• 3 years ago

      Agreed to some extent but it’s not necessarily the same panel you get in the $400 TV. LG do make more than one panel.

    • jts888
    • 3 years ago

    These are the same panels that LG has been selling in 120 Hz UHD TVs for years (so you know sufficient T-Cons exist as well).

    What on Earth led them to ship this without 120 Hz over DP 1.3/1.4 support?

    • EndlessWaves
    • 3 years ago

    “Its 8-ms gray-to-gray response time is a bit longer than gamers prefer, but the monitor has a mode that can bring down this latency by outputting images without frame buffer processing.”

    Huh?

    Disabling overdrive will increase the response time, not decrease it.

      • cygnus1
      • 3 years ago

      Why do you think frame buffer processing = overdrive?

        • psuedonymous
        • 3 years ago

        I’m not sure why frame buffering would have any effect on panel transition response time. If frame buffering is going on, then that would be [i<]on top of[/i<] the hardware response time of the panel.

    • Firestarter
    • 3 years ago

    that freesync range might sound useless but it’s still way better than using vsync at 60hz

      • K-L-Waster
      • 3 years ago

      Doesn’t help you much if your 4K FPS drops to 50 or lower though — which is likely to happen until AMD releases a GPU that can consistently deliver 4K at higher than that.

        • Firestarter
        • 3 years ago

        well it’s not AMD’s fault that you can’t use a GTX 1080 Ti with this monitor

          • DancinJack
          • 3 years ago

          K-L didn’t say it was. That doesn’t prevent AMD from making a higher performing graphics card though.

          • spiritwalker2222
          • 3 years ago

          uhm, you can use Nvidia video cards with this monitor.

            • DancinJack
            • 3 years ago

            Not with Freesync…

          • K-L-Waster
          • 3 years ago

          True — but not really clear who they are marketting the FreeSync feature to at the mo’

    • Hattig
    • 3 years ago

    The Freesync range is pointless, it surely must be a mistake or miscommunication!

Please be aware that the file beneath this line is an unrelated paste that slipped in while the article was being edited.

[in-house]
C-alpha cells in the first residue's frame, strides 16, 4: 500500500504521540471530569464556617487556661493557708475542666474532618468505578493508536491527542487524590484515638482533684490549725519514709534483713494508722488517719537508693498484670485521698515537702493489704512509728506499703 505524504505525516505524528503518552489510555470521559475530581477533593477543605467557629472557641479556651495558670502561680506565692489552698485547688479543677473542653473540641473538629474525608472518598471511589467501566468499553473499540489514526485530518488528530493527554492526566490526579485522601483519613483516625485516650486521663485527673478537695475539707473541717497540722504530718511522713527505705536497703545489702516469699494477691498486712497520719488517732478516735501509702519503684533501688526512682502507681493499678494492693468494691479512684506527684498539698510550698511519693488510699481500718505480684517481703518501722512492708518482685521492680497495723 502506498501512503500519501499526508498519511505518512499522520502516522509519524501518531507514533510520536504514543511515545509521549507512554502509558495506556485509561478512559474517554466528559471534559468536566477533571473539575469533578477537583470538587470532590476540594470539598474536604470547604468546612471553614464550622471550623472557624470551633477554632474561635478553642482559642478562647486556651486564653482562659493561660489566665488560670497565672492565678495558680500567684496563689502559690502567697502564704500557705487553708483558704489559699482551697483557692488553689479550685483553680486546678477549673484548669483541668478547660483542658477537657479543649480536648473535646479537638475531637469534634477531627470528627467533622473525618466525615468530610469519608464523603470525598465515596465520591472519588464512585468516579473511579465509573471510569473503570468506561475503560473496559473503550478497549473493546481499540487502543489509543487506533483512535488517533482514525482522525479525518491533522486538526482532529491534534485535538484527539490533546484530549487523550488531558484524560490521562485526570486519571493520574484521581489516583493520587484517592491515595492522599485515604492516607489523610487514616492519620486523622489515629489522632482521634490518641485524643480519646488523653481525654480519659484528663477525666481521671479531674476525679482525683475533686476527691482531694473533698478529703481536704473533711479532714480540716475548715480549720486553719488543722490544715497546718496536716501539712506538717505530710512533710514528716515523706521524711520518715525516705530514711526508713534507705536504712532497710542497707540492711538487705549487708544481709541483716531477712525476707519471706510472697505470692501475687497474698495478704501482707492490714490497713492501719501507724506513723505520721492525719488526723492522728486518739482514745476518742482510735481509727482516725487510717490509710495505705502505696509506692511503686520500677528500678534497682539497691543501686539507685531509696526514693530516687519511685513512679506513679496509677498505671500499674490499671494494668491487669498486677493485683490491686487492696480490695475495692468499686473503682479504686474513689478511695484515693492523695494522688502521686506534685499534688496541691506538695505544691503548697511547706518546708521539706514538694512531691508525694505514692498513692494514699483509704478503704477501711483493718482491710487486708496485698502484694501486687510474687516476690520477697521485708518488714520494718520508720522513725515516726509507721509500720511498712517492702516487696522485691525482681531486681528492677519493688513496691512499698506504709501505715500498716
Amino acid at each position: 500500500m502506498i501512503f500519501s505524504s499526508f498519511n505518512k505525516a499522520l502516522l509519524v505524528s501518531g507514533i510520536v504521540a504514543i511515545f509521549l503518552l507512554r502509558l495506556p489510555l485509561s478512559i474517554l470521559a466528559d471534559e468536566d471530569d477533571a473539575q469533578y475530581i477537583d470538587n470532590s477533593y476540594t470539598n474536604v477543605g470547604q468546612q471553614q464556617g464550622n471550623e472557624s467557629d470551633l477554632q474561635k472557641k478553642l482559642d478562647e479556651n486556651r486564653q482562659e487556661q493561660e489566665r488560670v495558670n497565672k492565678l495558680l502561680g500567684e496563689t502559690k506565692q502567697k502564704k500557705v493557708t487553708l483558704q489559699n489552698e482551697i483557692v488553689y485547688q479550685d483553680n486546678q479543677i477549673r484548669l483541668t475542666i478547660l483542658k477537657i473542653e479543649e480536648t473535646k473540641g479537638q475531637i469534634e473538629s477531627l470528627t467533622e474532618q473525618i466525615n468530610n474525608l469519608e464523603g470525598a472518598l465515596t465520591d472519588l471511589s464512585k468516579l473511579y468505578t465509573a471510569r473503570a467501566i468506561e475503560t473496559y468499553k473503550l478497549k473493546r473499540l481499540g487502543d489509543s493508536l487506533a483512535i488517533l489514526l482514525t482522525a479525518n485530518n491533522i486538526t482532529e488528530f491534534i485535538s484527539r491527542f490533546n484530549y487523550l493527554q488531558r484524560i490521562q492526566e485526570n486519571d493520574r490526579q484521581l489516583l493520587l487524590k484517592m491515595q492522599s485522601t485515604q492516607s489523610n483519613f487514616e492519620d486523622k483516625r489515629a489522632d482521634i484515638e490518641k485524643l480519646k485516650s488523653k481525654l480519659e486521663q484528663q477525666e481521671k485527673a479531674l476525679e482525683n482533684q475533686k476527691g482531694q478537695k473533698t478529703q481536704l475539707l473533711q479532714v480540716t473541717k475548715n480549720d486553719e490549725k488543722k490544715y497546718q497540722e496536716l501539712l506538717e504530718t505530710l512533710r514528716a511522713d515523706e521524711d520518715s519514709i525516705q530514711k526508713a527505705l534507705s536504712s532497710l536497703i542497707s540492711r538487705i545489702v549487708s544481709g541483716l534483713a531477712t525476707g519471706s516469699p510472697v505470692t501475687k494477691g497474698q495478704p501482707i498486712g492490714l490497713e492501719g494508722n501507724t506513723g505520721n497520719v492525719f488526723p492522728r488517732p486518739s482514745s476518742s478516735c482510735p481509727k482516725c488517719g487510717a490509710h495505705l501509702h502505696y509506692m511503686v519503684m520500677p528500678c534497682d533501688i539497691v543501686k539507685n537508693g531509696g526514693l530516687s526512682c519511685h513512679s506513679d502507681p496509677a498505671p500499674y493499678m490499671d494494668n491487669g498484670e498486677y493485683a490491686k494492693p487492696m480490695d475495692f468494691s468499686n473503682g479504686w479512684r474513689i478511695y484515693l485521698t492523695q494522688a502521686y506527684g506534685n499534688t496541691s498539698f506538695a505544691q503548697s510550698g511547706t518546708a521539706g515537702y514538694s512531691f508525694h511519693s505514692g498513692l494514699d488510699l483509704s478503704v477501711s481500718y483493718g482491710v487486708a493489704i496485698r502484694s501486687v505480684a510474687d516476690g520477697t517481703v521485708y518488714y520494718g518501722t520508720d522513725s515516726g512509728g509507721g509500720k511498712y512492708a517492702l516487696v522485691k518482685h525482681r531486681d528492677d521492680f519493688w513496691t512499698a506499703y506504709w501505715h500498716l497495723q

Otherwise, nice monitor.

    • DrDominodog51
    • 3 years ago

    [quote<]supports FreeSync, albeit with a rather limited refresh range of 56 to 61 Hz[/quote<] Unless this monitor can overclock the range well, I see this having very limited use.

    • DancinJack
    • 3 years ago

    [quote<]The monitor additionally supports FreeSync, albeit with a rather limited refresh range of 56 to 61 Hz.[/quote<] lol. I guess they wanted the buzzword to sell some units.

      • DPete27
      • 3 years ago

      5Hz VRR is laughable for sure. I have a hard time even believing that that’s all the panel is capable of.

        • psuedonymous
        • 3 years ago

        Panel, no. But controller, yes. For all the extra cost of G-Sync’s dedicated panel controller it isn’t just farted into the wind. With DP Adaptive Sync integrated into commodity panel controllers it’s cheaper to implement, but it also means it’s limited to the capability the panel controller already had available (i.e. as close to the absolute minimum capability as possible to keep costs down). Basically, it’s whatever clock swing tolerance the panel controller could already handle, but with a branding attached to it (and some cursory extra testing to ensure the panel controller can reliably handle the clock swing). For wider clock ranges, that means an ‘overbuilt’ panel controller is required.
        On top of that are extra features like variable pixel drive timings, which isn’t something a normal panel controller has built in at all (hence the propensity for some Freesync monitors to have streaking/blurring/under/overshoot at high-contrast edges in some cases where the frame time is varying).

          • tay
          • 3 years ago

          Thanks for this. I regret buying an AMD card now. I’d initially hoped to pick up a freesync display but most have huge caveats. The ones that don’t are barely any cheaper than their g sync counterparts

Pin It on Pinterest

Share This